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Multi Crew in Single Pilot Helicopters...

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Multi Crew in Single Pilot Helicopters...

Old 6th Jan 2014, 15:11
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Multi Crew in Single Pilot Helicopters...

People may have different opinions as to the benefits and disadvantages of such a set-up, but the fact of the matter is that every now and then, around the world, there are customers who ask for 2 pilots to man a single engine, single pilot machine flying VFR (206L, AS350 etc.).

And while many IFR crews have gone through some kind of MCC, CRM etc. course, most VFR guys in the above mentioned situation are just thrown into it - with the typical scenario being one experienced pilot paired with one less so.

Considering the 2 pilot, SE VFR scenario, if anyone is willing, can they please post ideas, basic rules of thumb, tips, advice etc. (maybe from experience in a multi-crew environment) to help make the above situation safer, run more smoothly and, overall, actually be successful.

Any contributions much appreciated.


Thank you.
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Old 6th Jan 2014, 16:12
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Agaricus bisporus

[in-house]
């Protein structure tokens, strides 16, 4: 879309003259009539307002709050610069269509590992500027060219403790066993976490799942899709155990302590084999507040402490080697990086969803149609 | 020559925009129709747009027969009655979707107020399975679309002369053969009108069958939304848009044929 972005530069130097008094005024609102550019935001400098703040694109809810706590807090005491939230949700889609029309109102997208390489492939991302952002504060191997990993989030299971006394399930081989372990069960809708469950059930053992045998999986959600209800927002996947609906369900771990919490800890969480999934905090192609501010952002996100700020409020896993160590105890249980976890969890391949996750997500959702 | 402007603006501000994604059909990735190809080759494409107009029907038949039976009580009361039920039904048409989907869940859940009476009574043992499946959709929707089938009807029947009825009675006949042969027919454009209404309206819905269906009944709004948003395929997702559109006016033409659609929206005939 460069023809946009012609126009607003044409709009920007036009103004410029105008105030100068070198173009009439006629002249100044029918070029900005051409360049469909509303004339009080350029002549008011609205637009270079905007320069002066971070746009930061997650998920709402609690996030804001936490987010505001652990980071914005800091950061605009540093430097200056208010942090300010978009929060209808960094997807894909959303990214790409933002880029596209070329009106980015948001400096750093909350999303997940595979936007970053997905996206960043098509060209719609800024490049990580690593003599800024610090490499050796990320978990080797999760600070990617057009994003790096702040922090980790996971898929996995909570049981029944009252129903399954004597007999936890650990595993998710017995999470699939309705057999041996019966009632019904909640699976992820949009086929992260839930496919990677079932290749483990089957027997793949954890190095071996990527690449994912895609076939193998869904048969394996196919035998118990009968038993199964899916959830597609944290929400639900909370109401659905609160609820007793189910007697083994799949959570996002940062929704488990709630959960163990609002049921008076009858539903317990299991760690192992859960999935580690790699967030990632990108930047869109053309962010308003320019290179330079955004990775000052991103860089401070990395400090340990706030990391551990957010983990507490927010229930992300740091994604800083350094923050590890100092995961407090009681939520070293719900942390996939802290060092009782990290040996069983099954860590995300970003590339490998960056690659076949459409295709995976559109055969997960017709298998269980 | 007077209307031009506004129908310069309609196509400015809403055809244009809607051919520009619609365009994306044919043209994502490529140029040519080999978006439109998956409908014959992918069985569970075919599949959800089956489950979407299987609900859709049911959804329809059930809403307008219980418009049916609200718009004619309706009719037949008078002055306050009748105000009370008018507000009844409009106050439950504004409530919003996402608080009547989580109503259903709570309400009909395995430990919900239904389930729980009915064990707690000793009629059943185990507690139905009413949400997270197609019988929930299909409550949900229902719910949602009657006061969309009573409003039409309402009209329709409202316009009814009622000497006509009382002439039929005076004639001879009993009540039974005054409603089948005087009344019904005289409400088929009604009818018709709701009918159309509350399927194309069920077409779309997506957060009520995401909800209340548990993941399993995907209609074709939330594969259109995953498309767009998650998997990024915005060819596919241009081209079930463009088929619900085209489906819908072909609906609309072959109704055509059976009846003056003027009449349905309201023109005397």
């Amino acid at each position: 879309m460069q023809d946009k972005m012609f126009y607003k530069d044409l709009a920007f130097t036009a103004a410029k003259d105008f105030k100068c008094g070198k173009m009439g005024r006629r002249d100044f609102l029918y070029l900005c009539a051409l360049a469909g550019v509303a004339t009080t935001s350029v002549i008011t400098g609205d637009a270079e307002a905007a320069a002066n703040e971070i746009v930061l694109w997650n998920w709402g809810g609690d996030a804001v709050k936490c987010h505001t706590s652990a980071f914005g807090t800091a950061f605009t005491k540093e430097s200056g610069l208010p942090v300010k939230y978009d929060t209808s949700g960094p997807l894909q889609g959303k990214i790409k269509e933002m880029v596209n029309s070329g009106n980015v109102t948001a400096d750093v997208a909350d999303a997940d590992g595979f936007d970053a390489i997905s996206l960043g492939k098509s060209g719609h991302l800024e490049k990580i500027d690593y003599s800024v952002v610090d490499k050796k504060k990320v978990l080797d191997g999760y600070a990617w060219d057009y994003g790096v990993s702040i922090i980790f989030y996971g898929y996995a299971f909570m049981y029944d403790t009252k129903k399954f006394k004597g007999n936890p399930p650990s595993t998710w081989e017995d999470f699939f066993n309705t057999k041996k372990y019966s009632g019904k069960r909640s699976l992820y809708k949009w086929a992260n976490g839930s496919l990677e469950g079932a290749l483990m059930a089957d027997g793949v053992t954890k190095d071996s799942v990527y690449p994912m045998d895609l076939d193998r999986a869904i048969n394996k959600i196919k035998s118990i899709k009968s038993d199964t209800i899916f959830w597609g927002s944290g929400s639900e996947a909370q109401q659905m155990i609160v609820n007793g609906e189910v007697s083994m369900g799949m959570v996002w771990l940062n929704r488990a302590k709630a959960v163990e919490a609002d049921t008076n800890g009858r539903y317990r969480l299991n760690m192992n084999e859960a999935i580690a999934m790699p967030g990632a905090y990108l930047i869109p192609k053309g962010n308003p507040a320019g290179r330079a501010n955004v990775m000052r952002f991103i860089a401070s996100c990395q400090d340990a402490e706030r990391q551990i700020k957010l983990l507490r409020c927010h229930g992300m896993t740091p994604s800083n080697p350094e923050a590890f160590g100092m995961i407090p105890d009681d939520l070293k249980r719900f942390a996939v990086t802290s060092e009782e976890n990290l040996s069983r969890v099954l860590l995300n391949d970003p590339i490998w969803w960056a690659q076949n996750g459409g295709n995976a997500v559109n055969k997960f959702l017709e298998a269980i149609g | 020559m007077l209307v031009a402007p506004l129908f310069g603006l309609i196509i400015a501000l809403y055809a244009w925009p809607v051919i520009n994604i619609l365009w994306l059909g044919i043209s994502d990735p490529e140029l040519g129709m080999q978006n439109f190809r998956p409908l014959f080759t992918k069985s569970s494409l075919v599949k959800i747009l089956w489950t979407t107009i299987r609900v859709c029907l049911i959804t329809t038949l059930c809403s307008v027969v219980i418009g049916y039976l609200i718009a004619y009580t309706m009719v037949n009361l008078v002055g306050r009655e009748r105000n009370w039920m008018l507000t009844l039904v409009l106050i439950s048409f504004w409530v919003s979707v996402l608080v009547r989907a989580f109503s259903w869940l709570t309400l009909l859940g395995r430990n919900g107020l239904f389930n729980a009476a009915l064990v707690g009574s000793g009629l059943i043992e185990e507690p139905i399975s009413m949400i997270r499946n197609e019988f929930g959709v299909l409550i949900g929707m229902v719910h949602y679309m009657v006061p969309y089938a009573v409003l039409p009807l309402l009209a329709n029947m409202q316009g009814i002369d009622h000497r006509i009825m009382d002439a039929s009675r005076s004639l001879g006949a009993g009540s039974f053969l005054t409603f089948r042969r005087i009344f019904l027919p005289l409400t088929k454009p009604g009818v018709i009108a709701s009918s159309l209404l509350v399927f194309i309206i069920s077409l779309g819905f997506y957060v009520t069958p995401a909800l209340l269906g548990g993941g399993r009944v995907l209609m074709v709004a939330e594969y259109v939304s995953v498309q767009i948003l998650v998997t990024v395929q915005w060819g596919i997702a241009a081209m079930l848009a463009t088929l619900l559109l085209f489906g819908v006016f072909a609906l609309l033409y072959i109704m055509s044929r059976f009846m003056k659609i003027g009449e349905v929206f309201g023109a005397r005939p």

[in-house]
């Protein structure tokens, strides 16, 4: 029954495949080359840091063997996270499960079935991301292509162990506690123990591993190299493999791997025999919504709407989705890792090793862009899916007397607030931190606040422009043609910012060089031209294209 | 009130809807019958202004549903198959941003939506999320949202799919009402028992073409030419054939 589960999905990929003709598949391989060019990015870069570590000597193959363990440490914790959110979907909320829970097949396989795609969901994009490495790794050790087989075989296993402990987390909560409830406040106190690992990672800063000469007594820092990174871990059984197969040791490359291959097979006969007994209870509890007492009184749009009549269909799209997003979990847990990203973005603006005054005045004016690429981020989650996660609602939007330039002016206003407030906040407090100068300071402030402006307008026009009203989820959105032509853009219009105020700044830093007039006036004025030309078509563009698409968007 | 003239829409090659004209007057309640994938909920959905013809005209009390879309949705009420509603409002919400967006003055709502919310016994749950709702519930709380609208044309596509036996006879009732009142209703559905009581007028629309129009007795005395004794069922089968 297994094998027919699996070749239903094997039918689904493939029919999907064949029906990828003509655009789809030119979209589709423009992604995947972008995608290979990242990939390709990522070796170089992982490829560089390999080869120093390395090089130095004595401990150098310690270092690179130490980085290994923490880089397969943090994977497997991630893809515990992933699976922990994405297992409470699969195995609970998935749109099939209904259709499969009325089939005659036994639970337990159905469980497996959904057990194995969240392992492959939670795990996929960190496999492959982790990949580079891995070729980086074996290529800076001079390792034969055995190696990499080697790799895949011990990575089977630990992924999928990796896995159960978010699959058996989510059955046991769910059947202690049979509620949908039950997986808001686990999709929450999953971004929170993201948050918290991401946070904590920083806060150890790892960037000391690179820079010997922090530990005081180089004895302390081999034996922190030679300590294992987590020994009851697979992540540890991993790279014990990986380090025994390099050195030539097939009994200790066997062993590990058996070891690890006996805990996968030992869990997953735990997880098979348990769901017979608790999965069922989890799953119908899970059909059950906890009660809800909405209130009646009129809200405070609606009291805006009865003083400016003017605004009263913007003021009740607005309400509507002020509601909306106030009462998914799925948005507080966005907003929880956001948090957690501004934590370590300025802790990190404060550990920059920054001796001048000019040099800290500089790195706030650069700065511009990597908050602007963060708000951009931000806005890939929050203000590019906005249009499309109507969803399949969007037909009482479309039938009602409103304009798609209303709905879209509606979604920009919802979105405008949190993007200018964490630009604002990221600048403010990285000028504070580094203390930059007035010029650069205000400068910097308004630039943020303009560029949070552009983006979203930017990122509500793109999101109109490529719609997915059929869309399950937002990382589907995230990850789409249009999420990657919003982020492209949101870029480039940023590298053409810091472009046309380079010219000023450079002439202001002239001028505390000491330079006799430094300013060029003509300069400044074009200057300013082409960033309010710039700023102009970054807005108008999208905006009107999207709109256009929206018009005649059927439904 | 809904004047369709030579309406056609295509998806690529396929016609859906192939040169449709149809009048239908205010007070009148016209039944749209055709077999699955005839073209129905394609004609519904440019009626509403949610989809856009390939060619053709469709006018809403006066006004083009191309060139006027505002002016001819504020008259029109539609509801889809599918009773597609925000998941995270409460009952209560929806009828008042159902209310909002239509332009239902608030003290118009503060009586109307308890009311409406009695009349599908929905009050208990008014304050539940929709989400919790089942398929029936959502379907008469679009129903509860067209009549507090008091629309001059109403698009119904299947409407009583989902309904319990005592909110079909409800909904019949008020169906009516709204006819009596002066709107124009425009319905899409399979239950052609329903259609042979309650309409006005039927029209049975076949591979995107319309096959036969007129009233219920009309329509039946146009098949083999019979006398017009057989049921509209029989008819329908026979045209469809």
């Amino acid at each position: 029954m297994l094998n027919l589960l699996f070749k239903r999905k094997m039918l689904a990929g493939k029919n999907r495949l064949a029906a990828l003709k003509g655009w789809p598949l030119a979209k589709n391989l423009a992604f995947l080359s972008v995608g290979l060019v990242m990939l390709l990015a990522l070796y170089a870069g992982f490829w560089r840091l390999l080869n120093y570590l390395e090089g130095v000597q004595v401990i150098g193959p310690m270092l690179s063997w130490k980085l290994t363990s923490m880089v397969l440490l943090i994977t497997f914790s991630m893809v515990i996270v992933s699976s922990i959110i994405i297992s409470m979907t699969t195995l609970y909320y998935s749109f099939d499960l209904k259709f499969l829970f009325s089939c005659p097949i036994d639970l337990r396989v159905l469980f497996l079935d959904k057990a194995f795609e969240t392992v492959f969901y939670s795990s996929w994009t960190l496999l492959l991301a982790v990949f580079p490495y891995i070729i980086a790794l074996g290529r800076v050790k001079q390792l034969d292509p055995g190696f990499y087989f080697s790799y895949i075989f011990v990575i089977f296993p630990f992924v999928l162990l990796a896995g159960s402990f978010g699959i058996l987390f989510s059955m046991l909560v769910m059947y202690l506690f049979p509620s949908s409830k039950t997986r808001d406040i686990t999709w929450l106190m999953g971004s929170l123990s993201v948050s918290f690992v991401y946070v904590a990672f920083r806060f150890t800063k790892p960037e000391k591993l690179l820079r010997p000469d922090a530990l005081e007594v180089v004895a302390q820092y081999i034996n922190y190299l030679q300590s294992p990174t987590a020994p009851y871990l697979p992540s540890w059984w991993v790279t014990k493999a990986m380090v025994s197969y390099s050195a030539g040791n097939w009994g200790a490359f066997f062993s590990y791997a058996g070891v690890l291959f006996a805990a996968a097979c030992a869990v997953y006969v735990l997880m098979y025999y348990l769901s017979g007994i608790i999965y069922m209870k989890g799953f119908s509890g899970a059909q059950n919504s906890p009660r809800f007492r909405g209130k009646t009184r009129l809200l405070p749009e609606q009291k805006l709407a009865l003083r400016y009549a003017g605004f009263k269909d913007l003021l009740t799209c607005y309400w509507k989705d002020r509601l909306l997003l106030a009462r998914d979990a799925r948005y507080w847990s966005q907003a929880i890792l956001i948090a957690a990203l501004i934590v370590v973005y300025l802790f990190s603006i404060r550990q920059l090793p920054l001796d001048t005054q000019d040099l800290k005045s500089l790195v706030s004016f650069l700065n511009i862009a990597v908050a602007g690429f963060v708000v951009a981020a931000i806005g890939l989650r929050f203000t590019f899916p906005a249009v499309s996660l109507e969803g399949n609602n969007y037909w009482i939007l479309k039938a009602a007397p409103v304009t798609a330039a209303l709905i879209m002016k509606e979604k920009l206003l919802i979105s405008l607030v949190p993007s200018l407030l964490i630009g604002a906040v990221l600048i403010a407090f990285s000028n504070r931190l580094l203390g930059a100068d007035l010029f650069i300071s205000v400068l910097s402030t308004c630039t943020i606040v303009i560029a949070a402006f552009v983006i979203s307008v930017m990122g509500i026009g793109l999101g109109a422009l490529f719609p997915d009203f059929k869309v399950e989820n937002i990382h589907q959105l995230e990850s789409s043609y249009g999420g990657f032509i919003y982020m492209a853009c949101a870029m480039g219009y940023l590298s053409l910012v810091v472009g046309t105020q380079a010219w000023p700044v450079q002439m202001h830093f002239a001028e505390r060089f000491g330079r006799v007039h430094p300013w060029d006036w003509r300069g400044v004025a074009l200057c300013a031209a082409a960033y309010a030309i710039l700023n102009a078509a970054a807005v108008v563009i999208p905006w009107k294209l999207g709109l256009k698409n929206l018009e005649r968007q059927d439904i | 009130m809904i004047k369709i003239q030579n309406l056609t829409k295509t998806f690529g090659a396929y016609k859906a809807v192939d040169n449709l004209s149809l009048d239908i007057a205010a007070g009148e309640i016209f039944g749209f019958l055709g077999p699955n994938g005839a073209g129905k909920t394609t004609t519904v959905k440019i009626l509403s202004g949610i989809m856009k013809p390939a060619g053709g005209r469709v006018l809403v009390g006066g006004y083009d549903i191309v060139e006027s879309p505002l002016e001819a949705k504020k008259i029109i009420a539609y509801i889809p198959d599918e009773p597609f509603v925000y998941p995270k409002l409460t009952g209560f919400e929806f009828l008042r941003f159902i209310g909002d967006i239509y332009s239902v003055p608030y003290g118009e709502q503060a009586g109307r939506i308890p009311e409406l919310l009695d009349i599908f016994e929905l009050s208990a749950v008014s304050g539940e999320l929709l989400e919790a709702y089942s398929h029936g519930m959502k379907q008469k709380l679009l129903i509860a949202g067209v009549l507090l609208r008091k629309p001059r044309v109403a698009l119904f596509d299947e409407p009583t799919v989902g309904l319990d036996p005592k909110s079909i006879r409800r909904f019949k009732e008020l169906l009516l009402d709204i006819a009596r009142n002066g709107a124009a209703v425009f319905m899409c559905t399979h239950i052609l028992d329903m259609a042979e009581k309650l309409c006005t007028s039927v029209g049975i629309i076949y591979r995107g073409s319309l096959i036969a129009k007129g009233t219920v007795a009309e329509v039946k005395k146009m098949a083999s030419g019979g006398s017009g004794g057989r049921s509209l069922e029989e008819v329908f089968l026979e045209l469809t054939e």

In the rather bizarre situation described I'd firstly try to talk the customer out of it,
Why..... we have clients who want to do this all the time. They feel more comfortable having two people looking for traffic etc. We are flying them low level through the Los Angeles Basin. We have two fully qualified pilots, both certificated in the aircraft. One does the flying, the other does the radios and call outs etc. On multi-leg flights we switch up who is primary each leg. All VFR.

It is not a problem as long as we do a briefing prior to going.
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Old 6th Jan 2014, 16:50
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It matters not a jot whether the other is rated on type of course.
Unfortunately, it does, at least on the east side of the big pond.